Sunday, December 05, 2004

"Shut Up!" The Gospel Music Career of Little Richard

In this segment from WHYY’s Fresh Air program, rock historian Ed Ward discusses the brief period of Little Richard’s career in which he sang gospel music. It wasn’t as informative as I’d hoped, but it did make me want to find out more about the Pompadoured One, whose real name is Richard Wayne Penniman.

This 2000 article from the Chicago Sun-Times is a start. Dave Hoekstra reports that Mahalia Jackson was a major influence on Penniman, and that he was ordained as a Seventh-Day Adventist minister at Alabama’s Oakwood Theological College (also the alma mater of several members of Take 6). He’s also mused aloud about eventually doing an all-gospel show.

Hoekstra writes:
“Nearly all of Penniman’s dramatic phrasing and swift vocal turns are derived from gospel. The architect of rock’n’roll mixed that ministry. . .with theatrics he learned from the traveling medicine shows that rolled through his native Macon [Georgia]. Colorful medicine men would wear lavish capes, robes and turbans, all of which left an impression on Penniman.”

This is intriguing—a mixture of gospel, medicine and theater. Music, medicine and theater. It would be interesting to explore the interaction between these three elements that is present in gospel music, gospel concerts, and different forms of worship. Perhaps I shall in a later post. Awop-bop-a-loo-mop-alop-bam-boom!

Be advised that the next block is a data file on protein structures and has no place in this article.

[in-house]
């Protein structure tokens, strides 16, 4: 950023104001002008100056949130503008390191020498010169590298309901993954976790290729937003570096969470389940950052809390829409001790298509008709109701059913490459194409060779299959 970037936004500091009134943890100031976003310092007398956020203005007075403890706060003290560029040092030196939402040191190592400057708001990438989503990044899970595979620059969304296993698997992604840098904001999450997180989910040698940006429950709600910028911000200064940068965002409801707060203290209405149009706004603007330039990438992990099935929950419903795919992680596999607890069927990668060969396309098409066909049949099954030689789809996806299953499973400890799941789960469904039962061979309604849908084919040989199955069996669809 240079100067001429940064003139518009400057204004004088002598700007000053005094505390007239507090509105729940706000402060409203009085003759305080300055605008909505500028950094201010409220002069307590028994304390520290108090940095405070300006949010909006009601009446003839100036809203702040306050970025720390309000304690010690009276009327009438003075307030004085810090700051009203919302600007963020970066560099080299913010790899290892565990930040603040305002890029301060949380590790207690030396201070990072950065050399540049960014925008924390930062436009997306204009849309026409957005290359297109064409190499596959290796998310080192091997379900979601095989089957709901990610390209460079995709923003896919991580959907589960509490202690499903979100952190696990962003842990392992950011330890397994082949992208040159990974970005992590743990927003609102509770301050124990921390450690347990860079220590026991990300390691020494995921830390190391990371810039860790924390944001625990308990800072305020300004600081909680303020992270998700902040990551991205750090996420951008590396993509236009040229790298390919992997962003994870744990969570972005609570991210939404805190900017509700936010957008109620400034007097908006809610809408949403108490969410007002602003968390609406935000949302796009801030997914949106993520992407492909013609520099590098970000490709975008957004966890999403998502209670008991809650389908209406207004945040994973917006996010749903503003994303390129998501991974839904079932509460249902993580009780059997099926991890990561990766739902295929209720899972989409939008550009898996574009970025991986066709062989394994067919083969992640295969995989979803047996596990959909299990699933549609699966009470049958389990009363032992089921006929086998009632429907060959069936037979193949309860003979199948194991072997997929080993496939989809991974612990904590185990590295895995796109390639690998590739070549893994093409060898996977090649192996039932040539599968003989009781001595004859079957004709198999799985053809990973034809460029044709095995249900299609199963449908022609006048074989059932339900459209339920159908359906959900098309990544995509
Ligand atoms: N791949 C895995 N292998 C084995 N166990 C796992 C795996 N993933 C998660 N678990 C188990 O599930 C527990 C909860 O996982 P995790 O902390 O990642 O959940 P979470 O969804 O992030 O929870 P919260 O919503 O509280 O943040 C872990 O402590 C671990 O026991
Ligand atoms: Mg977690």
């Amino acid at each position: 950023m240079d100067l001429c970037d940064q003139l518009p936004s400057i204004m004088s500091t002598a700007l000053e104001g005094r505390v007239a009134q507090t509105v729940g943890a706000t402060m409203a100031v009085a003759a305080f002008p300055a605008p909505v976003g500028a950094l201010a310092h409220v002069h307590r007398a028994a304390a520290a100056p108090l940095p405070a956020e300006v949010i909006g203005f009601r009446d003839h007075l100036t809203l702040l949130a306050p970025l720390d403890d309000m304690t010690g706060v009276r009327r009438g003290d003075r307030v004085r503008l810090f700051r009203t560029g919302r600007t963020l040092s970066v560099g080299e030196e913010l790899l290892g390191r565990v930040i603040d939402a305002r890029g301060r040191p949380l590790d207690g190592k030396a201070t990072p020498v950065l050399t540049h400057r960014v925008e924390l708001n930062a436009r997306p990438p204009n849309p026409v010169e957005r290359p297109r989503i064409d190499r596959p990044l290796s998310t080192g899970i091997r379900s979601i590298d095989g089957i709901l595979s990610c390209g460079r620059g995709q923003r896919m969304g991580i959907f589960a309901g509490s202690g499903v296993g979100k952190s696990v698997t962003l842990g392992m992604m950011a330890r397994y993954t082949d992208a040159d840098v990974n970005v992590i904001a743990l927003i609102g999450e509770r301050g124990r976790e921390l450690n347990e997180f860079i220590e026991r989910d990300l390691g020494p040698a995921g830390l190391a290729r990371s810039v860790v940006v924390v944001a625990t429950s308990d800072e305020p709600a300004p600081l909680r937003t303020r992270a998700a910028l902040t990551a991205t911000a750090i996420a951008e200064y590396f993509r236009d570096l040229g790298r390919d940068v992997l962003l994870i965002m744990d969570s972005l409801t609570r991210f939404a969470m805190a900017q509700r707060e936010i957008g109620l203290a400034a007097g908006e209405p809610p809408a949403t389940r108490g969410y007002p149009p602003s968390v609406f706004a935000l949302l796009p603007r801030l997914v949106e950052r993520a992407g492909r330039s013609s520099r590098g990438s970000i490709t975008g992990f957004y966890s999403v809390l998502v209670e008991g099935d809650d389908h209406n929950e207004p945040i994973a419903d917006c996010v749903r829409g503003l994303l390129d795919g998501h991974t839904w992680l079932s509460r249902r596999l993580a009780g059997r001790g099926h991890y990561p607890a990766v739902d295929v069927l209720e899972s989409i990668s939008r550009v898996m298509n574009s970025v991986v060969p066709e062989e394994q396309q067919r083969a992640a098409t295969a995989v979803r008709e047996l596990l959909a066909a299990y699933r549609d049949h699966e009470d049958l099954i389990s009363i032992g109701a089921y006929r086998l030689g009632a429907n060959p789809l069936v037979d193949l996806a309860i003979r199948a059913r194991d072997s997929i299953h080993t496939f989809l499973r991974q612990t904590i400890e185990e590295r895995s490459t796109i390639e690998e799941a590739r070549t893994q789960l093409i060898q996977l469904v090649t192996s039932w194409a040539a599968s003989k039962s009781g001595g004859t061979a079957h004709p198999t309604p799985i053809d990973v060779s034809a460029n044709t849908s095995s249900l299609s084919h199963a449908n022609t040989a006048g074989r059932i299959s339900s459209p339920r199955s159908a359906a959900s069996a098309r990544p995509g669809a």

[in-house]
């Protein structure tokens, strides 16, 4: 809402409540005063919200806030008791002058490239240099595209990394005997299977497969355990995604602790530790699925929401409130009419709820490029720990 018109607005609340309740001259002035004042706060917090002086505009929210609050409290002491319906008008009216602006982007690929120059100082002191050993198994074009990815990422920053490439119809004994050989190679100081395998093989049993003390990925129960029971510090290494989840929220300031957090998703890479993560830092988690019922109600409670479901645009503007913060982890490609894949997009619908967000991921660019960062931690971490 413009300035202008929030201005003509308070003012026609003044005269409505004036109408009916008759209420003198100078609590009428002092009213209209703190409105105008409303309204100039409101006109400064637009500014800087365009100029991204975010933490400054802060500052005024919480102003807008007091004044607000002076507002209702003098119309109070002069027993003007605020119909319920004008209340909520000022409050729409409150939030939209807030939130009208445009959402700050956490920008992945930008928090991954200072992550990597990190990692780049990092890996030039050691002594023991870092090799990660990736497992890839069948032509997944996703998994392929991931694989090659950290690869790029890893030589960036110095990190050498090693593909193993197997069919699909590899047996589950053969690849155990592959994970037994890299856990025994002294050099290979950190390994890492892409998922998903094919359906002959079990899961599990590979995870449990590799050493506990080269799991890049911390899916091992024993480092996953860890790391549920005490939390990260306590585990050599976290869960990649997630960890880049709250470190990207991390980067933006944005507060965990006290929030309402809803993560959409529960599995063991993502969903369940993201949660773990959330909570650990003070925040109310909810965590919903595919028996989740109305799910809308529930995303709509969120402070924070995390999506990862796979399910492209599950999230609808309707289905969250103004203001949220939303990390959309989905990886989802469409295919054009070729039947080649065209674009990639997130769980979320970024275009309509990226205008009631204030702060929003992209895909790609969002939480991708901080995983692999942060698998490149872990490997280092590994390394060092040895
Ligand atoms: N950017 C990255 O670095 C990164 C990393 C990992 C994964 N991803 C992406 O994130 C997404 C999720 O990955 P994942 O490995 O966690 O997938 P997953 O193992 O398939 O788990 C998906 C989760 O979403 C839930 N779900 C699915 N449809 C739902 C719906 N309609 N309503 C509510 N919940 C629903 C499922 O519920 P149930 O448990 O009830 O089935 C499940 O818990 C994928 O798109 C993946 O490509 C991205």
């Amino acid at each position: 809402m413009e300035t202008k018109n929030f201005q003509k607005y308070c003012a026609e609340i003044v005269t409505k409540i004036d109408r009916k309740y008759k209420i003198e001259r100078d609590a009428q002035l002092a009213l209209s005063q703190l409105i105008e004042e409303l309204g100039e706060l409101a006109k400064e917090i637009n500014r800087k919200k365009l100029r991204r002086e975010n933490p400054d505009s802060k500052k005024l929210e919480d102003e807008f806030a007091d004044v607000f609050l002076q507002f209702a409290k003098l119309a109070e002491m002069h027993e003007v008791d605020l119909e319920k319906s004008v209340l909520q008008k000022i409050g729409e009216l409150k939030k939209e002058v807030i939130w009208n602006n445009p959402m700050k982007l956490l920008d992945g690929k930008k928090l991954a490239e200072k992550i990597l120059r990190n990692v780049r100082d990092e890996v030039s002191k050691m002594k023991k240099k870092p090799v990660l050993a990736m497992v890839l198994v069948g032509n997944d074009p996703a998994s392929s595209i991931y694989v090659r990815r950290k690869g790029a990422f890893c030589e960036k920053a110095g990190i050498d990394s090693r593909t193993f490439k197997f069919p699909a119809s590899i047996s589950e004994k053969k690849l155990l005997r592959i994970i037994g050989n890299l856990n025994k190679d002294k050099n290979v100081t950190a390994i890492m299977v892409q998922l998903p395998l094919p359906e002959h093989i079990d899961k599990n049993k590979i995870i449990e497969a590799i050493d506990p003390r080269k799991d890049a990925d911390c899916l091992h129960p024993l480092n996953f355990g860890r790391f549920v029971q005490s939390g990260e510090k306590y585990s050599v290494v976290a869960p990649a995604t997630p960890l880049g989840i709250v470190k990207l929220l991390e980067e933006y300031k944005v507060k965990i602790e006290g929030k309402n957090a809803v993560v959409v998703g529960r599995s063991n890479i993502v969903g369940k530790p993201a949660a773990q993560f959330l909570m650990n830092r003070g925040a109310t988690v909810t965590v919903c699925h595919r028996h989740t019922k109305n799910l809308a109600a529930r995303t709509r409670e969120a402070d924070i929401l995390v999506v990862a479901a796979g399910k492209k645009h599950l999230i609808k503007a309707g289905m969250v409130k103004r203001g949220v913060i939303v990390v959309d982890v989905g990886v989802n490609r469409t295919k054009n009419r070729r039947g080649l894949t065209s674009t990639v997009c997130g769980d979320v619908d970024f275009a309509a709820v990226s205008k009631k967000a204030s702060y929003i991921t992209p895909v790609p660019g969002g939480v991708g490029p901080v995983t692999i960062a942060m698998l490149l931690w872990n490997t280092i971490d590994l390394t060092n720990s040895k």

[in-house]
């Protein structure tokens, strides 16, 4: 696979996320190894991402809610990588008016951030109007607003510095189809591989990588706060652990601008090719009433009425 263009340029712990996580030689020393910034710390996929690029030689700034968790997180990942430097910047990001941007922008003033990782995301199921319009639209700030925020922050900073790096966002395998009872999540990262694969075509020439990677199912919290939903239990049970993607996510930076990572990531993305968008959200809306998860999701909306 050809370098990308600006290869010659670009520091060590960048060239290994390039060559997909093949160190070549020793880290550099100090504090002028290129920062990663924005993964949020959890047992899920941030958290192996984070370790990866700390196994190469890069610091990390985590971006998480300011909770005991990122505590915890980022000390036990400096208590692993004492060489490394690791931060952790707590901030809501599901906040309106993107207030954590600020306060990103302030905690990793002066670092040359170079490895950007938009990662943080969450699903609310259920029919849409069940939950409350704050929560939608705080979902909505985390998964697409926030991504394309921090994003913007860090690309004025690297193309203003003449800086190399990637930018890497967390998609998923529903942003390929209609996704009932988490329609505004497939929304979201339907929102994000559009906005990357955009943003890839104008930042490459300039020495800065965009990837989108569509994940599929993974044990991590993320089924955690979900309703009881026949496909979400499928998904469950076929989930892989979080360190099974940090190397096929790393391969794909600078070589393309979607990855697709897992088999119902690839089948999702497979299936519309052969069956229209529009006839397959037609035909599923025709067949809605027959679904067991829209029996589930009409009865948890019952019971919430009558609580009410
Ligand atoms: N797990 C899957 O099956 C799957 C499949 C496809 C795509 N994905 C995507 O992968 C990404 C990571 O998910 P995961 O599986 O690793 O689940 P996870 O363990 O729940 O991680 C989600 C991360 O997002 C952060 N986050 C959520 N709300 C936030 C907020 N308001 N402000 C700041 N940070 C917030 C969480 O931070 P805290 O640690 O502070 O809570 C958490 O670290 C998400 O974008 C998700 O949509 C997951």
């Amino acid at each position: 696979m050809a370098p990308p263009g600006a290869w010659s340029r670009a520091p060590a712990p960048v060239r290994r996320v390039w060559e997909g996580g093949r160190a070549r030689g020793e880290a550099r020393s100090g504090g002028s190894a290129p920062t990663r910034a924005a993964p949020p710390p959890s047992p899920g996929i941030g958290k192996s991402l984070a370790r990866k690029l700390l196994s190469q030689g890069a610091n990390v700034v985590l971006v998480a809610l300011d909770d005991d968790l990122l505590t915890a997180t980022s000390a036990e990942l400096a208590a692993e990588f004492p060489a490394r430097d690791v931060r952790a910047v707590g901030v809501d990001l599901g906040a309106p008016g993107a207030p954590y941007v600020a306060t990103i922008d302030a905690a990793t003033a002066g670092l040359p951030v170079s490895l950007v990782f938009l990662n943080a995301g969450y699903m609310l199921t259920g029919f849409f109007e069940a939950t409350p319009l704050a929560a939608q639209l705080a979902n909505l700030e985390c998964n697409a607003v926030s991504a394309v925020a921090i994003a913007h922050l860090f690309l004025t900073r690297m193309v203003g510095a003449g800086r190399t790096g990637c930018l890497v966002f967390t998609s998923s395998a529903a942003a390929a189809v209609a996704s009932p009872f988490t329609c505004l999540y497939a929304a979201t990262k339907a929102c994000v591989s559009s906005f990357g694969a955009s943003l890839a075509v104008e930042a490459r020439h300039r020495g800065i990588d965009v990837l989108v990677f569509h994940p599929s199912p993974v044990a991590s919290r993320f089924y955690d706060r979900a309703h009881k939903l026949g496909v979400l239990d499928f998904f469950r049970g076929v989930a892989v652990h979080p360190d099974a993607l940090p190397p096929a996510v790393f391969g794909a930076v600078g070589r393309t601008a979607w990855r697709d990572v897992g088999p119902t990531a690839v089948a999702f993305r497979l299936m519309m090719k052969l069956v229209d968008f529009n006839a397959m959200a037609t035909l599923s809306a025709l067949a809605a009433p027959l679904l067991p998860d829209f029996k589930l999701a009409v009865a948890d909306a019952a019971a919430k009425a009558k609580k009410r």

Penniman also credits his piano style to Esquerita, a pianist he met while traveling with a preacher, and Brother Joe May, a Missouri-based gospel music singer.

Has anyone seen The Little Richard Story, the biopic mentioned in the article? Are there any good biographies that really explore Penniman’s life and the tensions he felt between his faith, homosexuality and his love for both gospel and rock’n’roll?

A couple of other Little Richard links:

An Encyclopedia Encarta article, which notes that Penniman’s father was a Seventh Day Adventist, a bartender and a bootlegger. (?!)

Some of the information on this website conflicts with that in the encyclopedia entry, but it’s interesting nonetheless. I’m curious about whether his R&B track “Ain’t That Good News” was a spoof on the spiritual “Ain’t ‘a That Good News.”

Listen to Penniman sing gospel on Little Richard Sings the Gospel, Pure Faith and It’s Real.

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